Section 1.From and after the first of December next, the present duties on certain specified articles to cease, and other duties imposed in lieu thereof. Be it enacted by the Senate and House of Representatives of the United States of America in Congress assembled, That from and after the last day of December next, the duties specified and laid in and by the act aforesaid, shall cease and determine; and that upon all goods, wares and merchandise (not herein particularly excepted) which after the said day shall be brought into the United States, from any foreign port or place, there shall be levied, collected and paid the several and respective duties following, that is to say: Madeira wine of the quality of London particular, per gallon, thirty-five cents; other Madeira wine, per gallon, thirty cents; Sherry wine, per gallon, twenty-five cents; other wines, per gallon, twenty cents; distilled spirits, if more than ten per cent. below proof, according to Dycas’s hydrometer, per gallon, twelve cents; if more than five, and not more than ten per cent. below proof, according to the same hydrometer, per gallon, twelve and an half cents; if of proof, and not more than five per cent. below proof, according to the same hydrometer, per gallon, thirteen cents; if above proof, but not exceeding twenty per cent. according to the same hydrometer, per gallon, fifteen cents; if of more than twenty, and not more than forty per cent. above proof, according to the same hydrometer, per gallon, twenty cents; if of more than forty per cent. above proof, according to the same hydrometer, per gallon, twenty-five cents; molasses, per gallon, three cents; beer, ale and porter in casks, per gallon, five cents; beer, ale and porter in bottles, per dozen, twenty cents. Teas from China and India, in ships or vessels of the United States, bohea, per pound, ten cents; souchong and other black teas, per pound, eighteen cents; hyson, per pound, thirty-two cents; other green teas, per pound, twenty cents: Teas from Europe, in ships or vessels of the United States, bohea, per pound, twelve cents; souchong and other black teas, per pound, twenty-one cents; hyson, per pound, forty cents; other green teas, per pound, twenty-four cents: Teas from any other place, or in any other ships or vessels, bohea, per pound, fifteen cents; souchong and other black teas, per pound, twenty-seven cents; hyson, per pound, fifty cents; other green teas, per pound, thirty cents; coffee, per pound, four cents; cocoa, per pound, one cent; loaf sugar, per pound, five cents; brown sugar, per pound, one and an half cent; other sugar, per pound, two and an half cents; candles of tallow, per pound, two cents; candles of wax or spermaceti, per pound, six cents; cheese, per pound, four cents; soap, per pound, two cents; pepper, per pound, six cents; pimento, per pound, four cents; manufactured tobacco, per pound, six cents; snuff, per pound, ten cents; indigo, per pound, twenty-five cents; cotton, per pound, three cents; nails and spikes, per pound, one cent; bar and other lead, per pound, one cent; steel unwrought, per one hundred and twelve pounds, seventy-five cents; hemp, per one hundred and twelve pounds, fifty-four cents; cables, per one hundred and twelve pounds, one hundred cents; tarred cordage, per one hundred and twelve pounds, one hundred cents; untarred cordage and yarn, per one hundred and twelve pounds, one hundred and fifty cents; twine and pack thread, per one hundred and twelve pounds, three hundred cents; salt, per bushel, twelve cents; malt, per bushel, ten cents; coal, per bushel, three cents; boots, per pair, fifty cents; shoes, slippers and goloshoes, made of leather, per pair, seven cents; shoes and slippers, made of silk or stuff, per pair, ten cents; wool and cotton cards, per dozen, fifty cents; playing cards, per pack, ten cents; all China ware, looking glasses, window and other glass, and all manufactures of glass, (black quart bottles excepted) twelve and an half per centum ad valorem; marble, slate and other stones, bricks, tiles, tables, mortars and otherAlso on certain other articles certain rates per centum ad valorem. utensils of marble or slate, and generally all stone and earthen ware, blank books, writing paper, and wrapping paper, paper hangings, paste-boards, parchment and vellum, pictures and prints, painters’ colors, including lampblack, except those commonly used in dyeing, gold, silver and plated ware, gold and silver lace, jewellery and paste work, clocks and watches, shoe and knee buckles, grocery, (except the articles before enumerated) namely, cinnamon, cloves, mace, nutmegs, ginger, anniseed, currants, dates, figs, plums, prunes, raisins, sugar candy, oranges, lemons, limes, and generally all fruits and comfits, olives, capers and pickles of every sort, oil, gun-powder, mustard in flour, ten per centum ad valorem; cabinet wares, buttons, saddles, gloves of leather, hats of beaver, felt, wool, or a mixture of any of them, millinery ready made, castings of iron, and slit and rolled iron, leather tanned or tawed, and all manufactures of which leather is the article of chief value, except such as are herein otherwise rated, canes, walking sticks and whips, clothing ready made, brushes, anchors, all wares of tin, pewter, or copper, all or any of them, medicinal drugs, except those commonly used in dyeing, carpets and carpeting, all velvets, velverets, satins and other wrought silks, cambrics, muslins, muslinets, lawns, laces, gauzes, chintzes, and colored calicoes, and nankeens, seven and an half per centum ad valorem. All goods, wares and merchandise imported directly from China or India in ships or vessels not of the United States, teas excepted, twelve and an half per centum ad valorem. All coaches, chariots, phaetons, chaises, chairs, solos or other carriages, or parts of carriages, fifteen and an half per centum ad valorem; and five per centum ad valorem upon all other goods, wares and merchandise, except bullion, tin in pigs, tin plates, old pewter, brass teutenague, iron and brass wire, copper in plates, saltpetre, plaister of Paris, wool, dyeing woods, and dyeing drugs, raw hides and skins, undressed furs of every kind, the sea stores of ships or vessels, the clothes, books, household furniture, and the tools or implements of the trade or profession of persons who come to reside in the United States, philosophical apparatus, specially imported for any seminary of learning, all goods intended to be re-exported to a foreign port or place, in the same ship or vessel in which they shall be imported, and generally, all articles of the growth, product or manufactures of the United States.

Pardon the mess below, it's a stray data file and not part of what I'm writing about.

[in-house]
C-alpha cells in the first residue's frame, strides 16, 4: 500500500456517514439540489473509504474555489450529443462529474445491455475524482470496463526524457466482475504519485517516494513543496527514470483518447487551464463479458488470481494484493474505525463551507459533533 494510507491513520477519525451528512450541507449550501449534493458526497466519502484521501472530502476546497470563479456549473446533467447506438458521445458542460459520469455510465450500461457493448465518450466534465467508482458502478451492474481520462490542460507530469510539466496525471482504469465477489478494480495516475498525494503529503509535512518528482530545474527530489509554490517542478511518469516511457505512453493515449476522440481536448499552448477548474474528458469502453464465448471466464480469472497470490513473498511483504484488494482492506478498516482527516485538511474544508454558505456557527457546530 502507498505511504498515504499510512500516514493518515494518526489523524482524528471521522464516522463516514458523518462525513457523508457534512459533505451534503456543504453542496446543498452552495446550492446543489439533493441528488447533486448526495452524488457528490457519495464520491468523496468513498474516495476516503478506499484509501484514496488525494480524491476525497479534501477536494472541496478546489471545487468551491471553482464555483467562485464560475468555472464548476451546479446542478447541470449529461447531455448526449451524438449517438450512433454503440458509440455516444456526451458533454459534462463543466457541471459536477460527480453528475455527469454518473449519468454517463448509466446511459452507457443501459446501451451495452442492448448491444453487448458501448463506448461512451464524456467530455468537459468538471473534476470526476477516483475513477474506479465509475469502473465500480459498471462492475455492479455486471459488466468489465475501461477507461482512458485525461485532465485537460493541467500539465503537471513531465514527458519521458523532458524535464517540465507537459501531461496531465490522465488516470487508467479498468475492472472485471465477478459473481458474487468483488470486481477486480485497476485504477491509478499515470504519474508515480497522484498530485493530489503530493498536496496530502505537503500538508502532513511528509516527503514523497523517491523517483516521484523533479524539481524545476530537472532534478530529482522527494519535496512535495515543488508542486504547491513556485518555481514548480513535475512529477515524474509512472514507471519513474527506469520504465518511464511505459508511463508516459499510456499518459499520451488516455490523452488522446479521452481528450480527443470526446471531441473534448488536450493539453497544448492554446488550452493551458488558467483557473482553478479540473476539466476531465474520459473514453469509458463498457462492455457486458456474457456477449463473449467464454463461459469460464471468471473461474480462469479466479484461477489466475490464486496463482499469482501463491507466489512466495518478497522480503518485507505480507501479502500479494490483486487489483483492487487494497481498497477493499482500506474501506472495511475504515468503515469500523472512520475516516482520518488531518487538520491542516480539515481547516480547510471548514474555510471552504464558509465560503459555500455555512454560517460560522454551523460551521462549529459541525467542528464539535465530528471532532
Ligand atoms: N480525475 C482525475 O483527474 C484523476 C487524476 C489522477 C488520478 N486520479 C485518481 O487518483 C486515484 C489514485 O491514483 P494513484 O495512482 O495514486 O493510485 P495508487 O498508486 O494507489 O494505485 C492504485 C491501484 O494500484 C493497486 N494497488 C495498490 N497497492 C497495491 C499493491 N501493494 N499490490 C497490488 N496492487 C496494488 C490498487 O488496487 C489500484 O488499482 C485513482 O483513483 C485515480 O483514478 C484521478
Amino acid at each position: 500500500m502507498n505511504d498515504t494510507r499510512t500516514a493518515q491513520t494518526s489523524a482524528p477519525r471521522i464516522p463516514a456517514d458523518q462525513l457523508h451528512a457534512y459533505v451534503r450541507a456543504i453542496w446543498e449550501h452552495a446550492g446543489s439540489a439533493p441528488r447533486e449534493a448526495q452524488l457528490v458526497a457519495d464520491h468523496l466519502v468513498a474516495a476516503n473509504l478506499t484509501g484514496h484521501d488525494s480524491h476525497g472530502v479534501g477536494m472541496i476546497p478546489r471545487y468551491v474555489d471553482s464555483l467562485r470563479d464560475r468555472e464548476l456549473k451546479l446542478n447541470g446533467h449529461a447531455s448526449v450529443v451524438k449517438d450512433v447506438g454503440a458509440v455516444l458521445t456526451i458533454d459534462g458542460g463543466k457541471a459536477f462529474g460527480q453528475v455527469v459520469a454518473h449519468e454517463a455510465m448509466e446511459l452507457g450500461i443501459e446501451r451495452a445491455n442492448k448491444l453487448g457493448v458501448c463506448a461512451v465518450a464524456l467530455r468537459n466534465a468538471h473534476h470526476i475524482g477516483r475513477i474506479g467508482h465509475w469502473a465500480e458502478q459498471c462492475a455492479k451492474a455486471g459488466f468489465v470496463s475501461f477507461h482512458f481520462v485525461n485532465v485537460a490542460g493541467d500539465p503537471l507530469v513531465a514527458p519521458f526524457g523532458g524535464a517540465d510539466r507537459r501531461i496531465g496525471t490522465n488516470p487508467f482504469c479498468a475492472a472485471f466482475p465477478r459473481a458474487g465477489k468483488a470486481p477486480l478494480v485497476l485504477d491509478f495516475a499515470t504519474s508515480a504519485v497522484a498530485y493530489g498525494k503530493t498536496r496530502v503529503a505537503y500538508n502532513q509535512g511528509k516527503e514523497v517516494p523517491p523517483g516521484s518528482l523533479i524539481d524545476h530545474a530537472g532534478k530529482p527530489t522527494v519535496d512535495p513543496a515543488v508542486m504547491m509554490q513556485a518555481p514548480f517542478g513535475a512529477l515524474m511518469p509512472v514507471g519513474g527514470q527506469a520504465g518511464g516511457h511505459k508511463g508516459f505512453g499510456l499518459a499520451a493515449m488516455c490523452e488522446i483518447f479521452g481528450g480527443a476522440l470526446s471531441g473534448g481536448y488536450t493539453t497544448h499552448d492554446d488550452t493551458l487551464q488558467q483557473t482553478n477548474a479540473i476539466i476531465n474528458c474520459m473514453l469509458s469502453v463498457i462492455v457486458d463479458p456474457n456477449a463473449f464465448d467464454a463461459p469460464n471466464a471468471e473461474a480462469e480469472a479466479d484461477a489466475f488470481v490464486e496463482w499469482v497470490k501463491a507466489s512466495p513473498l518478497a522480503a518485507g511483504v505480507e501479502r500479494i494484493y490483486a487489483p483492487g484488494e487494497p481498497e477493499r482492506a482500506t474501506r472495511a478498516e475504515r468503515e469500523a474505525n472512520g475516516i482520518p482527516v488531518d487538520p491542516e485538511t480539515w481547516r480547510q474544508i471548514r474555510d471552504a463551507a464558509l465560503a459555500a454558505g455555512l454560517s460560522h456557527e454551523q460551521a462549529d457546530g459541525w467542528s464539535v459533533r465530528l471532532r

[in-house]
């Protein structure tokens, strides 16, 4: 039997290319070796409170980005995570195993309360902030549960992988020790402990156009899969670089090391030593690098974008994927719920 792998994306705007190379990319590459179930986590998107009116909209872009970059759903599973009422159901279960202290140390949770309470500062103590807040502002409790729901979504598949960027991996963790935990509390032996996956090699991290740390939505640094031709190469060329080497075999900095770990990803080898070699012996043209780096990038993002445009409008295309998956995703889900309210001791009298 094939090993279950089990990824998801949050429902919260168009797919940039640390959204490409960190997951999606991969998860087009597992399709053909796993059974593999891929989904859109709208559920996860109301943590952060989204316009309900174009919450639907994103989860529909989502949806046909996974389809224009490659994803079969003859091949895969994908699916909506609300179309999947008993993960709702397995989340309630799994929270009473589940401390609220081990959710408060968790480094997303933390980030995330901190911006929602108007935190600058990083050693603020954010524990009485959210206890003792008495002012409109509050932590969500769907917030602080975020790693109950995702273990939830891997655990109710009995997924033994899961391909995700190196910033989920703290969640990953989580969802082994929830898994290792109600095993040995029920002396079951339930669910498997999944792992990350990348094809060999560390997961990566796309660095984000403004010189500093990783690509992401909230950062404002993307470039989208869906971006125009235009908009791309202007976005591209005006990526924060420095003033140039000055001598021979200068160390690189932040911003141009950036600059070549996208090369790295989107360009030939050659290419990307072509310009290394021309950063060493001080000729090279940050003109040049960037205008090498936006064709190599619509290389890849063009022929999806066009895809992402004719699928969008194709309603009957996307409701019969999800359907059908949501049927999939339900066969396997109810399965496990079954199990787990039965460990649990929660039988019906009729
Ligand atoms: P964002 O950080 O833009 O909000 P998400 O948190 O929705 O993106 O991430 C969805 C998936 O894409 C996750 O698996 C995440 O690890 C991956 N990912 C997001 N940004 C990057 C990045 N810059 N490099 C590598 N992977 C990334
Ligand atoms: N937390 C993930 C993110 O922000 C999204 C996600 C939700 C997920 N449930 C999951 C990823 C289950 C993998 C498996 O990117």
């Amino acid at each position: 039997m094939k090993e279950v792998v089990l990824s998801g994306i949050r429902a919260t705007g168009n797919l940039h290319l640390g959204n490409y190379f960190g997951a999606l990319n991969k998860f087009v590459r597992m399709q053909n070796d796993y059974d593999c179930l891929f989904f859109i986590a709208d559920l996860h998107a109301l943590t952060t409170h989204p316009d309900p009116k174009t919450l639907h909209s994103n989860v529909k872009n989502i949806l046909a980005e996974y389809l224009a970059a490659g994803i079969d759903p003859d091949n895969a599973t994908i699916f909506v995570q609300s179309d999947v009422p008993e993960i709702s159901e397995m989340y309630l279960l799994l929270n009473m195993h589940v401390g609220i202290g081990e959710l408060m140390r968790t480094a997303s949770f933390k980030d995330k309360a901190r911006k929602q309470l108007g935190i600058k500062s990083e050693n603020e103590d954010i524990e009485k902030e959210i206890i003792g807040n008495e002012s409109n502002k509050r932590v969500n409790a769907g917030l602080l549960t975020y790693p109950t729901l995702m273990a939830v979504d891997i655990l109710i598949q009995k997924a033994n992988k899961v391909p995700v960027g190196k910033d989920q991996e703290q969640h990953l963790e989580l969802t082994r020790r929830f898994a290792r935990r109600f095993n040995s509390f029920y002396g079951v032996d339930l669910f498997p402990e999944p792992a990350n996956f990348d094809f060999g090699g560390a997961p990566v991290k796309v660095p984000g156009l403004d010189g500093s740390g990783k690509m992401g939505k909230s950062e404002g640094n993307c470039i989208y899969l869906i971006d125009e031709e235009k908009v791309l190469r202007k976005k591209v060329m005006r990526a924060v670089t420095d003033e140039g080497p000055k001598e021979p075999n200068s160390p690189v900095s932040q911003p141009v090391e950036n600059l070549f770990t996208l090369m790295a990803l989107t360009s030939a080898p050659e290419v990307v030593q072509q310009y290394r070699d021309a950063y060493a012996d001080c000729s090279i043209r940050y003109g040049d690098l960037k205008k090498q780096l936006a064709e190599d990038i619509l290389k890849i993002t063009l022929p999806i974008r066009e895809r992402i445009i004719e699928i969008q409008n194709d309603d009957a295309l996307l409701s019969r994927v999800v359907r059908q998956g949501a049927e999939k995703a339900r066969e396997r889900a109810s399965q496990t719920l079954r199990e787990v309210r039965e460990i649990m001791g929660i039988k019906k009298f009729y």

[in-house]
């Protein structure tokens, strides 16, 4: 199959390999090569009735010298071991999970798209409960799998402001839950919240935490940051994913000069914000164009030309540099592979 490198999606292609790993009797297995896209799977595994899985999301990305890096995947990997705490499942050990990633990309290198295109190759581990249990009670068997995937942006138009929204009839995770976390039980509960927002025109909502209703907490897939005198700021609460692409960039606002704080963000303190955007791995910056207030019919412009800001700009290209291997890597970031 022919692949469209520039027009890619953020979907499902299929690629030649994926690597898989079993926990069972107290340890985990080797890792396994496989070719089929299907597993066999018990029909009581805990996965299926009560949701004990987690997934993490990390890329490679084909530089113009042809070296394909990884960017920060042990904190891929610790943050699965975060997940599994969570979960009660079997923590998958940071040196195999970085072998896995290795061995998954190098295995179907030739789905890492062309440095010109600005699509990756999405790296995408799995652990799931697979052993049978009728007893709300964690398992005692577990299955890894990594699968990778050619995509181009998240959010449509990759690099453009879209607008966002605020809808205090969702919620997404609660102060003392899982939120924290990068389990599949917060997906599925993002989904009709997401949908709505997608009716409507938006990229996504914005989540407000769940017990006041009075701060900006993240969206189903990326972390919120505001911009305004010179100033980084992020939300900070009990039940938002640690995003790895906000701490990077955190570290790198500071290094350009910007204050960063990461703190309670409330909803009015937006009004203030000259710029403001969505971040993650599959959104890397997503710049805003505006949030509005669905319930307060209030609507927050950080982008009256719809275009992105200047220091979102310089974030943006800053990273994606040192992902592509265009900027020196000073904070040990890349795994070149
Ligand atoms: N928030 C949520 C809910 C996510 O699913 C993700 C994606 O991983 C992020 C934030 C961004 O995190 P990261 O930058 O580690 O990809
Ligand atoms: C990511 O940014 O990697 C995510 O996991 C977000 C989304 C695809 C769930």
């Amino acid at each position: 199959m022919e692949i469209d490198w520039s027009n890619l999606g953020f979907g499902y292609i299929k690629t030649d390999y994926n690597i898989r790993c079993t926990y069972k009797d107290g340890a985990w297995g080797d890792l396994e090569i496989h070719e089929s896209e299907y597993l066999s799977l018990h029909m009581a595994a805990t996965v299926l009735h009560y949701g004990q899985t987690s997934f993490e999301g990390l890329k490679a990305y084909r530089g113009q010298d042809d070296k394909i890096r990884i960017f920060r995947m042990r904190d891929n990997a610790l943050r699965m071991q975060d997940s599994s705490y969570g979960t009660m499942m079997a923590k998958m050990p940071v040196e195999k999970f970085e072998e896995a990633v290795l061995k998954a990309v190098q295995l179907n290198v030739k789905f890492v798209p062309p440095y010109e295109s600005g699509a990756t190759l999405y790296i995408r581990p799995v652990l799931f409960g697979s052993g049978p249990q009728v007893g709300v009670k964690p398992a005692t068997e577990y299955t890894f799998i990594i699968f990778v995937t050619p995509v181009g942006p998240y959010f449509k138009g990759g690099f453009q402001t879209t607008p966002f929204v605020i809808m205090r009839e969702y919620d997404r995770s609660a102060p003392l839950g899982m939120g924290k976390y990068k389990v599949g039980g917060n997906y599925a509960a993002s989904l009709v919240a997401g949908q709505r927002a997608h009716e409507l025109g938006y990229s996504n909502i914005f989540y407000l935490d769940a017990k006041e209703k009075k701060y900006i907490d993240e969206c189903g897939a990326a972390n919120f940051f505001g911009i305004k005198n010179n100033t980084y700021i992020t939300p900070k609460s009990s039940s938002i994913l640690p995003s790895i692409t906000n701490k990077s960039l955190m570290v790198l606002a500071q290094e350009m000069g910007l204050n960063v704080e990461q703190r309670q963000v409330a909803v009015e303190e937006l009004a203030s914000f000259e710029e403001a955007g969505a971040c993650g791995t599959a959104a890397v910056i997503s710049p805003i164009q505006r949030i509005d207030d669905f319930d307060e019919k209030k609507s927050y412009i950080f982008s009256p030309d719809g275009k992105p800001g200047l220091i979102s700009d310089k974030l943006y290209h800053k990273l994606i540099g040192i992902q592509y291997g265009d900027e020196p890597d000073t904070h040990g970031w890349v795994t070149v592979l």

Sec. 2. And be it further enacted,Also an additional duty of ten per centum on all the rates of duty before specified. That an addition of ten per centum shall be made to the several rates of duties above specified and imposed, in respect to all goods, wares and merchandise, which, after the said last day of December next, shall be imported in ships or vessels not of the United States, except in the cases in which an additional duty is herein before specially laid on any goods, wares, or merchandises, which shall be imported in such ships or vessels.